Yes, You CAN Eat Green Chile When You’re Pregnant!
People who are pregnant with their first baby have a lot of questions. What can I eat? How will I know I’m actually in labor? Am I imagining it, or is my hair growing faster? Luckily, all families in New Mexico are eligible for FREE home visiting, which can help with those answers plus a lot more. Home visitors are experienced guides who come to your home (either in person or by video call) to support New Mexico families who are pregnant or have young children under 5.
Marcy Santa Maria has been a home visitor for more than 20 years in Silver City, New Mexico. Although there is no wrong time to sign up for home visiting, Marcy said during pregnancy is the best time to enroll. “If you’re able to get in prenatally it’s just the best, because you’ve already established that friendship,” Marcy said. “And once you have the baby, you feel comfortable with your home visitor.”
In the meantime, Marcy and her colleagues at Beginning Years have collected the Top Five questions that pregnant families in their program ask, and the expert guidance they offer:
1. What Can I Eat?
We have some really great news for you. Marcy said her pregnant clients sometimes think they can’t each chile when they’re pregnant. They worry, she said, that the delicious, spicy flavor will upset the baby. But no! Eating chile (either red or green) is perfectly safe for your baby. That said, Marcy said many women get heartburn when pregnant and you may want to keep an eye on your heartburn triggers. But as far as that baby is concerned? Go ahead and enjoy that tamale. Foods that are actually cause for concern include raw or undercooked meat, unpasteurized dairy, or fish that are known to be high in mercury (but, were you really eating a lot of swordfish in the desert in the first place?)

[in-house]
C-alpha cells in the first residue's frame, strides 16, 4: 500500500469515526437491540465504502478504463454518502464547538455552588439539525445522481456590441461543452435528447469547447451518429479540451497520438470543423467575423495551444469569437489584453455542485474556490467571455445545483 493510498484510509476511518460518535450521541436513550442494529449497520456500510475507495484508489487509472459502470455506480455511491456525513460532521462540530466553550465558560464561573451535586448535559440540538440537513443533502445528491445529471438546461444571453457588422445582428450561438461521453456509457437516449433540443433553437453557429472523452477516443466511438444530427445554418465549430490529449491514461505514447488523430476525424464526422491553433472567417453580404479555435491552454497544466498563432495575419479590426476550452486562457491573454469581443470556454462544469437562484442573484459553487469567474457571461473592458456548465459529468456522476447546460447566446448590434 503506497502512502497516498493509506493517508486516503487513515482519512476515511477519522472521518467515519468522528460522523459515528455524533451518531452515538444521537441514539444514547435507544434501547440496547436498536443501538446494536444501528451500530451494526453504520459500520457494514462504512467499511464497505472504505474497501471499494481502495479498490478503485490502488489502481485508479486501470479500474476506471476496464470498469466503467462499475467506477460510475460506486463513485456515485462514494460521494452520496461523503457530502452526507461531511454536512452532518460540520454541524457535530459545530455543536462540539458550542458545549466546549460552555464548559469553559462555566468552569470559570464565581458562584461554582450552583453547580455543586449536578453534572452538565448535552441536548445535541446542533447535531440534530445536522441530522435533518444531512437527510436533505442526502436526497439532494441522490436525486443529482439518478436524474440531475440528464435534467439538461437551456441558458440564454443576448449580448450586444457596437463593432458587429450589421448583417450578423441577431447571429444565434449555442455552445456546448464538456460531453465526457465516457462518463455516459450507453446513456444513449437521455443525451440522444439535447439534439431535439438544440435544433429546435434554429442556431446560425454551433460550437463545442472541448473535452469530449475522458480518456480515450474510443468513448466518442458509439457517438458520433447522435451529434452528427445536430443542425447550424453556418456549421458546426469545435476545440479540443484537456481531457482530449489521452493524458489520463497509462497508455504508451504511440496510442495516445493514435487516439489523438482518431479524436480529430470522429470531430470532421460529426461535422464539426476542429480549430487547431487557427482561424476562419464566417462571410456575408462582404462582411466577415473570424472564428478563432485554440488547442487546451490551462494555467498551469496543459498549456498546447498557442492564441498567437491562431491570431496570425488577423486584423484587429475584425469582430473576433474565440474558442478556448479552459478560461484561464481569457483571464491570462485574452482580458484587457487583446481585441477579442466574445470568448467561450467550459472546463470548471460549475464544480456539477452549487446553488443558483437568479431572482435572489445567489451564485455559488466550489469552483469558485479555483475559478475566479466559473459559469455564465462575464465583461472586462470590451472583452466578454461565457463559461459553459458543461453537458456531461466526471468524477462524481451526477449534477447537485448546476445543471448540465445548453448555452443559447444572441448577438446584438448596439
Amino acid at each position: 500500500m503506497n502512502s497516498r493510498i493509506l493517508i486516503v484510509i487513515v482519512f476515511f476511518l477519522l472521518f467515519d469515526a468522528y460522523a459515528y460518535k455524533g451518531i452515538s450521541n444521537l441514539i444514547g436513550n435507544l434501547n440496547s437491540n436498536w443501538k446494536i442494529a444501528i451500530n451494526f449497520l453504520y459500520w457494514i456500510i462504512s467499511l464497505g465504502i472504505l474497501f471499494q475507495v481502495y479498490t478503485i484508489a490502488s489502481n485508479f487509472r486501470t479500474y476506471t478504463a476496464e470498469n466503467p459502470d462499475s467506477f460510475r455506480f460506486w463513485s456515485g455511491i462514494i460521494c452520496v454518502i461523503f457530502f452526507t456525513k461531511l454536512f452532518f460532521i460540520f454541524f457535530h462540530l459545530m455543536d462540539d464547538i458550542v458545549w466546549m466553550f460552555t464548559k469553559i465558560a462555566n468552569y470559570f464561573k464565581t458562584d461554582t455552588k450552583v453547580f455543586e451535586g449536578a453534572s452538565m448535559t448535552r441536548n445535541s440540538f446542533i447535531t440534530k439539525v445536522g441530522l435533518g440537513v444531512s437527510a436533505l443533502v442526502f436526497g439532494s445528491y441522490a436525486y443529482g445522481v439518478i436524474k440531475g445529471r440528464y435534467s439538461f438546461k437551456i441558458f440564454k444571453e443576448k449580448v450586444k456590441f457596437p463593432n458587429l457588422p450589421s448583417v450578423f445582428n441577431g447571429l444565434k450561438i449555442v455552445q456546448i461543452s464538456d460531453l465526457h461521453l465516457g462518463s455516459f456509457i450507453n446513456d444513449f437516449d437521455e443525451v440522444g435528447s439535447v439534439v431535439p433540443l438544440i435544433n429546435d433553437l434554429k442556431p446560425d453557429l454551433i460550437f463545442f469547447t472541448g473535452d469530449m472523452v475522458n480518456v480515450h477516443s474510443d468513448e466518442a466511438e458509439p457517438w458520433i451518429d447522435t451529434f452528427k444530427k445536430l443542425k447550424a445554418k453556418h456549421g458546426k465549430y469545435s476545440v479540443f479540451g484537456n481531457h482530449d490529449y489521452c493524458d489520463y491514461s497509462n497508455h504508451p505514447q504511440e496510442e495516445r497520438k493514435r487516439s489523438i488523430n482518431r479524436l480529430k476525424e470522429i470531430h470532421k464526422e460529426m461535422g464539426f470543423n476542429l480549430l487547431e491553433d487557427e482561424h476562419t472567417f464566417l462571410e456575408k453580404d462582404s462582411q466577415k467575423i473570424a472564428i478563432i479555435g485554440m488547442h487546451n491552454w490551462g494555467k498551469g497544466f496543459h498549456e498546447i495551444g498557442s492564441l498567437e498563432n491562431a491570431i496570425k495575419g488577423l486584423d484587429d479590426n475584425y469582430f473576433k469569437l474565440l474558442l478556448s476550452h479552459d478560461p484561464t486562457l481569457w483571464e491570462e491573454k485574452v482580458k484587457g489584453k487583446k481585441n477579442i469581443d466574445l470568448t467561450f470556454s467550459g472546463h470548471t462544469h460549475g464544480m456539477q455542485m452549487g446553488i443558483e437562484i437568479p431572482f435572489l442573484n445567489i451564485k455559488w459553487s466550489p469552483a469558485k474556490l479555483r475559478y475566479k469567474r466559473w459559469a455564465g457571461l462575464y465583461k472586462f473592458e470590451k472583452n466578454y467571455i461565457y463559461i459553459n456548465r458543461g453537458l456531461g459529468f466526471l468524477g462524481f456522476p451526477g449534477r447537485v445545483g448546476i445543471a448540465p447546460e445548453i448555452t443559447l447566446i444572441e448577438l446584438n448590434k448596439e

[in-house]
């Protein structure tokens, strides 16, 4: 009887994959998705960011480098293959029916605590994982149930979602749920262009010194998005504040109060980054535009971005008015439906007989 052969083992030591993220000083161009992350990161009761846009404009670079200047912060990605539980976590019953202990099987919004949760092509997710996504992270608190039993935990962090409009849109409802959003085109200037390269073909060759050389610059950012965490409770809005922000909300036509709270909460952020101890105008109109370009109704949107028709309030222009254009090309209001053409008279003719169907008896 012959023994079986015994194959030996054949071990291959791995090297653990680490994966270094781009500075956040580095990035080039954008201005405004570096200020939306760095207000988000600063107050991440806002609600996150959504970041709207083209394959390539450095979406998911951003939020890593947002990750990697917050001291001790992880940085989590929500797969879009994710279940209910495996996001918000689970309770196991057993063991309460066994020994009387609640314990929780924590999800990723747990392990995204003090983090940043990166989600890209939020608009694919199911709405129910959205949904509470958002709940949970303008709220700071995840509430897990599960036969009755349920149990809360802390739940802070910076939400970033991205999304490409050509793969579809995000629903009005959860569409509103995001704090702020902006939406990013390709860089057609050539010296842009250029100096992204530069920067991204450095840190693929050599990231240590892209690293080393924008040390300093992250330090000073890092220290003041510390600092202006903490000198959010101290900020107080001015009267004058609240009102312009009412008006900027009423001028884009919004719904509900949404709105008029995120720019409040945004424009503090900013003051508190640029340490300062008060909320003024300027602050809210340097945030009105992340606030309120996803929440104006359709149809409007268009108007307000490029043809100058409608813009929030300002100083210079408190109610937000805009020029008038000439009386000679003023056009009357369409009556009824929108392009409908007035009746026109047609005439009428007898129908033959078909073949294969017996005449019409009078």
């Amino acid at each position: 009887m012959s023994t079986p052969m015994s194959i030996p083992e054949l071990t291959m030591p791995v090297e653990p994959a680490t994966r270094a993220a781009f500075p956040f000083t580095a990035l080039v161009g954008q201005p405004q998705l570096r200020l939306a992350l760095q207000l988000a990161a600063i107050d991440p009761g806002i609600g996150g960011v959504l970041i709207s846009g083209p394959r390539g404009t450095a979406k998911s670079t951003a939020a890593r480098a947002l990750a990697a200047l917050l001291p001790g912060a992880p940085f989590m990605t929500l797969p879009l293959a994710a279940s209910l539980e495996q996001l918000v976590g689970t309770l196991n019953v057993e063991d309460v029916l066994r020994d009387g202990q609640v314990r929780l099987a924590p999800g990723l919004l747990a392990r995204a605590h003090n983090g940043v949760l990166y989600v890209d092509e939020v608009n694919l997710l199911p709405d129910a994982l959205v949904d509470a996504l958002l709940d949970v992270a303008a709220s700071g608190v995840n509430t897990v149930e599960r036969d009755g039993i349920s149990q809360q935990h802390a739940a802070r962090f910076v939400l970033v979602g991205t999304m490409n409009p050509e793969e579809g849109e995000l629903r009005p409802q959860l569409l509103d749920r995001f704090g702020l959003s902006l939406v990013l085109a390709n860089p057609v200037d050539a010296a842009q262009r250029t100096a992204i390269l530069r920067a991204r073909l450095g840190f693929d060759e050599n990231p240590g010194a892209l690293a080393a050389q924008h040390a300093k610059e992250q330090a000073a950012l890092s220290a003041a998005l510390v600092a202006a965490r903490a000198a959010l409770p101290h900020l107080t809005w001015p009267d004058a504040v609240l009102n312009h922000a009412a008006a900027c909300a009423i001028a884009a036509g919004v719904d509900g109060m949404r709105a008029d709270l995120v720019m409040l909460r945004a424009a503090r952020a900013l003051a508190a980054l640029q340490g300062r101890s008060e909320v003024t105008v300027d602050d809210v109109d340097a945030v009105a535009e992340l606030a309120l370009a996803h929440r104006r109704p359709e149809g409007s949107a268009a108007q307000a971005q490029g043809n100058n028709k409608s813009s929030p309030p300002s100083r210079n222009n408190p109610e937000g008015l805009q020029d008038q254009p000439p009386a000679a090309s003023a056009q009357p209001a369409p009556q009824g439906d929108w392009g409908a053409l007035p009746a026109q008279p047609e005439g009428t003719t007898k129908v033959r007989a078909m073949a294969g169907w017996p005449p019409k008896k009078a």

2. How Long Does “Morning Sickness” Last?
The hormones and changes that happen during pregnancy cause many people to feel nauseated and to throw up. Although commonly called “morning sickness,” Marcy said these symptoms can happen all day long. There's a wide variety in how far into your pregnancy they’ll last. “All pregnancies are different,” said Marcy, who has two kids. She said she was hardly sick at all during her first pregnancy, but then had severe nausea and vomiting for her entire second pregnancy. She advises her clients to speak to their doctors if the issues are serious, and to eat ginger or ginger candies as a safe way to ease nausea.
3. How Will I Know if I’m Really in Labor?
Families often aren’t sure they’ll know when labor is really starting. This can be especially important in rural parts of New Mexico where the nearest hospital or birthing clinic may be in a neighboring community. Marcy advises families on the differences between true contractions and Braxton Hicks contractions, which are a kind of “practice” contraction that your body does to get ready for labor. Marcy has some tips: Braxton Hicks contractions won’t happen in a repeated, regular rhythm. Also, they may go away if you shift positions or walk around. True labor contractions will happen no matter what position you’re in, and will happen in a regular rhythm that gets more frequent over time.
4. When Will My Breast Milk Come In?
Breastfeeding doesn’t start until after childbirth, but Marcy said her clients have lots of questions about when their bodies will start producing milk and how to prepare. Everyone is different, but in general, bodies start producing a full milk supply about two to five days after delivery. Before that, human breasts produce colostrum, which is dense with nutrients and is just right for the baby in those first few days before breastmilk is produced. Breastfeeding doesn’t come easily to everyone, and home visitors can help connect families to lactation specialists as needed to help support their feeding goals and needs.
5. What Exactly is Postpartum Depression?
Marcy said many families have heard the term “postpartum depression” but aren’t quite sure what it means or how they’ll know if they have it. Some sadness is normal after childbirth, she said, as new caregivers cope with sleeplessness and a new routine that revolves around the baby’s constant care. But postpartum depression is more than sadness, and can include feelings of hopelessness and not feeling interested in your new baby. When that happens, home visitors can help connect families with mental health supports in their communities. Check out our whole blog post on mental health resources for new parents and caregivers.
Have a question that’s not on this list?
Enroll in home visiting for FREE and ask a professional! You can learn more here, and search for a program in your area here. If you’d rather have some help from a person, call 1-800-691-9067 to speak to a knowledgeable New Mexican who can help you find a program in your community.